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'Life, Animated': An Inspiring Tale of How Disney Films Help a Boy With Autism

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Something frightening happened to Owen Suskind around the time he turned 3 years old. The rambunctious child who loved Disney movies and to play in the back yard suddenly turned into someone else.

"All of a sudden, at 3 years old, he vanishes," says his father, Ron Suskind, in the documentary  "Life, Animated," which opens in theaters on July 1. "It's like we were looking for clues to a kidnapping.

No one physically took Owen, of course. But he was suddenly in another world, and he spoke only gibberish if at all.

It was the early 1990s, and the elder Suskind, a journalist for The Wall Street Journal, had recently moved his family from Boston to Washington: his wife, Cornelia; their older son, Walt; and Owen. 

The Suskinds learned that Owen had regressive autism. The documentary creatively tells a story that Suskind told in a 2014 book, also titled "Life, Animated."

Owen continued to watch his Disney movies, and one day, he spoke to his parents in a phrase that seemed to be real words, at least. The parents figured out that it was a line from "The Little Mermaid." They were hopeful, but a doctor counseled them to dial down their expectations.

But soon after, Owen's language kept improving, and one day he came running into the kitchen cleanly reciting a line from Disney's animated version of "Peter Pan."

"He said, he 'doesn't want to grow up like Mogli or Peter Pan," Ron Suskind says of Owen in the documentary.

The father says he became convinced that Owen was using favorite Disney movies such as "The Little Mermaid," "Peter Pan," "Aladdin," and "The Lion King," "to actually make sense of the world he's living in. Our world."

The rest of "Life, Animated" is a powerful tale of how those Disney movies, and especially Disney sidekicks such as Baloo, the bear from "The Jungle Book," and Sebastian, the crab from "The Little Mermaid," and others help Owen learn to communicate and continue to make sense of his world.

Owen is eventually able to go to school, though the film cites one Washington private school where he struggles and is eventually asked to leave.

The documentary's own filming (as opposed to family videos from years ago) shows Owen as a young adult, learning to reside on his own in an assisted-living facility, seeking a job, and hanging out with a girlfriend from his autistic community.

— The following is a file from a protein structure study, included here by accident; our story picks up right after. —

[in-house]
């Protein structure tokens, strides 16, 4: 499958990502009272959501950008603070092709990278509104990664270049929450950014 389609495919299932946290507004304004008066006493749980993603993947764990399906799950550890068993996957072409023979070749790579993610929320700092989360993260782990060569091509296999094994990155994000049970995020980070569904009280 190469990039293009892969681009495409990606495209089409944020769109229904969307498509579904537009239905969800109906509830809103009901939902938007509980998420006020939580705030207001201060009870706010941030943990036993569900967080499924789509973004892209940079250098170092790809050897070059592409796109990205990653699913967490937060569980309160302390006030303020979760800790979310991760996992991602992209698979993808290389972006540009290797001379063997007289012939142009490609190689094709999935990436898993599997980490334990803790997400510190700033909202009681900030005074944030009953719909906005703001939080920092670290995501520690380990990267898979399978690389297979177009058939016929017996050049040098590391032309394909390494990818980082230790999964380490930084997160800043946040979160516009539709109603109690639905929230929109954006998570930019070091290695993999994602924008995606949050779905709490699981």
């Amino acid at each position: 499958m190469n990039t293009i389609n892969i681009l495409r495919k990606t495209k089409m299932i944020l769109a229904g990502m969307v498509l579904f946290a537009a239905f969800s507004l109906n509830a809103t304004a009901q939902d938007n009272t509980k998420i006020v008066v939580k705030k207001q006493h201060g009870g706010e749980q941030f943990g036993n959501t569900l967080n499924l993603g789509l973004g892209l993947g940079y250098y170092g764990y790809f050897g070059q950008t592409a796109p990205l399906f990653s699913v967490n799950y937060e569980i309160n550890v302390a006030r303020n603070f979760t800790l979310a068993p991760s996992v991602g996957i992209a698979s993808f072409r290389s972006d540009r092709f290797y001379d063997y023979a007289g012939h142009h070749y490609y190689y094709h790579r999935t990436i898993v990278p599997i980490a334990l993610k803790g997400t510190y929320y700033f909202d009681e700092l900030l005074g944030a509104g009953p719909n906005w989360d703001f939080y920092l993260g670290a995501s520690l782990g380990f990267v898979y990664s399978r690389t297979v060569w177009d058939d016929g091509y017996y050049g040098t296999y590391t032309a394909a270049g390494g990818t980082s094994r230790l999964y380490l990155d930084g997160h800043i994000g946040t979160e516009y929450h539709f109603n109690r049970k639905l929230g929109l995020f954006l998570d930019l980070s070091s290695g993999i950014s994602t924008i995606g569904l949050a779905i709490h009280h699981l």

At a question-and-answer session after a recent screening at the American Film Institute's AFI DOCS film festival, Owen, Ron, and Cornelia Suskind appeared and received sustained applause from a large audience at the Newseum in Washington. 

"I feel like a celebrity, but not much of a celebrity," said Owen in a way that seemed like he was trying to stay humble.

Director Roger Ross Williams said he found it important "to tell this story from Owen's point of view." That included using technology to record Owen's reactions as he watched some of his Disney films. 

(The family and the director had a similar chat to promote the documentary this week on ABC's "The View.")

The New York Times reported last Sunday that the Walt Disney Co., which is normally very protective of its intellectual property, agreed to allow the documentary to use some of Owen's drawings of Disney characters (mostly those sidekicks), and for the documentary itself to use its own rudimentary drawings of Disney characters in its own animation that is used to tell the story of Owen's younger years. (The doc also includes some regular clips from Disney films, for which it paid licensing fees, the Times said.)

Walt Suskind, Owen's brother, makes an observation in the film about how Disney animated movies can only go so far in helping a young person with autism when it comes to some more mature themes of adulthood.

That part of life is something Owen is still figuring out. But the fact that he has made it as far as he has is, for now, a happy ending.


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